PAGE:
- Currency ready to end losing streak of previous four quarters
- Dollar gauge poised to return to quarterly gain on Fed outlook
The yen was set for its biggest quarterly gain against the dollar in three years as market turmoil fueled demand for safer assets, overriding prospects that U.S. interest rates will increase by December.
A gauge of the yen versus its developed-nation peers has risen 6.6 percent this quarter as China’s abrupt devaluation of the yuan last month stoked speculation of a slowdown in the world’s second-largest economy. Australia’s dollar was the biggest loser as its economy grapples with both the end of a mining investment boom and the deceleration in China, the nation’s biggest trading partner.
“The yen could test 119 per dollar if stocks continue to plunge,” said Masato Yanagiya, head of foreign-exchange and money trading at Sumitomo Mitsui Banking Corp. in New York. “Stocks appear to be undergoing a transition and are vulnerable, weighing on risk sentiment.
The yen has risen 2.2 percent this quarter to 119.90 per dollar as of 6:55 a.m. in London, the most since it gained 2.4 percent during the third quarter of 2012. It weakened the previous four periods.
Japan’s currency slipped 0.1 percent versus the dollar on Wednesday, the most among developed-market peers, as Asian stocks pared a quarterly loss after shares climbed in New York. A China-led rout has wiped off about $10 trillion in value from global equities.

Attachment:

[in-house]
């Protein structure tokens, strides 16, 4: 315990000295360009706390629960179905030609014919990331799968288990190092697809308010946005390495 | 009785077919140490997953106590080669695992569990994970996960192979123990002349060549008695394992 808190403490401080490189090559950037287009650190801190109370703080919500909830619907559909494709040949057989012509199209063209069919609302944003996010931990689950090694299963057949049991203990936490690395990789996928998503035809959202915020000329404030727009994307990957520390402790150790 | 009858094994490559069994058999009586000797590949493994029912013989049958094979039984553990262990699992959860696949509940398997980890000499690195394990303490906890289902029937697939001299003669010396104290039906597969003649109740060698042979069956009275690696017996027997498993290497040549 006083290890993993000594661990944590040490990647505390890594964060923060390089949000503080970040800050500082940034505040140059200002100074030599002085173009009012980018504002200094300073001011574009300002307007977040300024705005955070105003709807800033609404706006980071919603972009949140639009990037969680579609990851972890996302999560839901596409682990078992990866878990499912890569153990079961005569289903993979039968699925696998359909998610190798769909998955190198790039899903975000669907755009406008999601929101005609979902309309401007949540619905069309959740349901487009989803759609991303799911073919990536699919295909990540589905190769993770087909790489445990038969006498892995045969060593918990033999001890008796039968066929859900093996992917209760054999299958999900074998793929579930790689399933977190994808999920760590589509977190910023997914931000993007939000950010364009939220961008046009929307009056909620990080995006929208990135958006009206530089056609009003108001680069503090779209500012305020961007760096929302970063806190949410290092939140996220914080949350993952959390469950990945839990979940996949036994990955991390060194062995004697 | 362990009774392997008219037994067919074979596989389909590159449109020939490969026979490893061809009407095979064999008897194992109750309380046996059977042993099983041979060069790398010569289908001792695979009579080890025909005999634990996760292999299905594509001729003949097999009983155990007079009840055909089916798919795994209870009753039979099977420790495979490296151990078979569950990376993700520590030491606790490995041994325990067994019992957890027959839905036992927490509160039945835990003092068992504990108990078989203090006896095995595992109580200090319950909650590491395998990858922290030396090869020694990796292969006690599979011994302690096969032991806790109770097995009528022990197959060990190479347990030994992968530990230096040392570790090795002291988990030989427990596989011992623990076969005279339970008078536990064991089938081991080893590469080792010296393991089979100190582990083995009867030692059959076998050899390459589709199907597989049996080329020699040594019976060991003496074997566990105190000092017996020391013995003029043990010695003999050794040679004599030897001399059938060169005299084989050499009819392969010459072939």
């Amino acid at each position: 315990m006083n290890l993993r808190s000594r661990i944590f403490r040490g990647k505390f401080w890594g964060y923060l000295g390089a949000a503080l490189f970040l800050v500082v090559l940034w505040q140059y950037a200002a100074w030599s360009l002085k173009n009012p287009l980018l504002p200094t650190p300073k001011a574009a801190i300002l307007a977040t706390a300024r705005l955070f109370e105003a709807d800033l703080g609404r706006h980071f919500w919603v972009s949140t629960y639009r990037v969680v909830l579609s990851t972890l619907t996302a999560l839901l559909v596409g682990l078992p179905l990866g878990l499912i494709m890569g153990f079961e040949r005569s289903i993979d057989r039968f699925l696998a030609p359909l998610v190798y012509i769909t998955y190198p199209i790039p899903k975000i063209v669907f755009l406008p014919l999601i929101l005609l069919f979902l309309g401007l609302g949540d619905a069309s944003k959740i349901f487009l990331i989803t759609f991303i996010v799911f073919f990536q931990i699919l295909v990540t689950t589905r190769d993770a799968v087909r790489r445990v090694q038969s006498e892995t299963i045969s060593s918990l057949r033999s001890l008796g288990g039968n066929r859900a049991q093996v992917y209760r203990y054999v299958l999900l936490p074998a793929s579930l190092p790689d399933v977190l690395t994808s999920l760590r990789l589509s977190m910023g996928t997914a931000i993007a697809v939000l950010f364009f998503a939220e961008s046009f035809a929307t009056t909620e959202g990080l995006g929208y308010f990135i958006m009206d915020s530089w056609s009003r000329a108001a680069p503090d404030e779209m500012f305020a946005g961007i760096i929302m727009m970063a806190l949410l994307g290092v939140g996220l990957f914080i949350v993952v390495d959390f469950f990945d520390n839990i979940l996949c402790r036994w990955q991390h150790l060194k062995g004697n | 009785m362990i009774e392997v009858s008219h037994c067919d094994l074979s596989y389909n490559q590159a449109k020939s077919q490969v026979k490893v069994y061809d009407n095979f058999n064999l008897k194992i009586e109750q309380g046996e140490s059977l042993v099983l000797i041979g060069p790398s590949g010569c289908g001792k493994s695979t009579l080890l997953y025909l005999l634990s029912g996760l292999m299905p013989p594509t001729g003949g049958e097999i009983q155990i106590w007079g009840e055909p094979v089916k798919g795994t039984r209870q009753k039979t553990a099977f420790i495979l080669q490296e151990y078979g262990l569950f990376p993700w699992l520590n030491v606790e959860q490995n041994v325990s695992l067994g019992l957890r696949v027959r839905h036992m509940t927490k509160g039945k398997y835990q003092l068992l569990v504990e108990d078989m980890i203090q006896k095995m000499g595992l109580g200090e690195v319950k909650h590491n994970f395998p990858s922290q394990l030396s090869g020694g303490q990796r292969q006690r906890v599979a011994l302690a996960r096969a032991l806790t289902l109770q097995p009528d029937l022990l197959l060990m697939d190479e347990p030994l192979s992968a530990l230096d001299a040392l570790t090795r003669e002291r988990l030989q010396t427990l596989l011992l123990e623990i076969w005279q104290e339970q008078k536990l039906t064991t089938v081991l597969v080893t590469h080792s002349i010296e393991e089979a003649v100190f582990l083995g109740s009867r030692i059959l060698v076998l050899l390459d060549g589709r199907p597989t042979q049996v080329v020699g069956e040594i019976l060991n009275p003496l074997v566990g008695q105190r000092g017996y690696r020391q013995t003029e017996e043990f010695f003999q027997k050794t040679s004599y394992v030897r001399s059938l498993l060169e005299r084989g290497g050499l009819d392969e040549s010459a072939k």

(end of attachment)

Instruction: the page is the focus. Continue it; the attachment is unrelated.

Australia’s dollar rose 0.4 percent advance to 70.14 U.S. cents Wednesday, trimming its quarterly decline to 9 percent -- still its worst performance since the period ended June 2013.
The Bloomberg Dollar Spot Index, which measures the greenback’s performance against a basket of major peers, was set to complete a 2.7 percent quarterly advance. The gauge was little changed on the day at 1,212.80.
The dollar remains underpinned as officials from the Federal Reserve, including Chair Janet Yellen, have said in recent days they expect interest rates to rise this year for the first time since 2006.
Futures signal about 40 percent odds of an increase from near zero rates by year-end. The calculation is based on the assumption that the effective fed funds rate will average 0.375 percent after the first increase.
“We still think the flows, positioning, policy stance, et cetera, all argue for dollar-yen higher, but these factors are all taking a back seat and swings in risk appetite are dominating everything,” said Adam Cole, London-based head of global foreign-exchange strategy at Royal Bank of Canada. “Yen has reverted to its traditional status as the markets’ choice safe-haven currency.”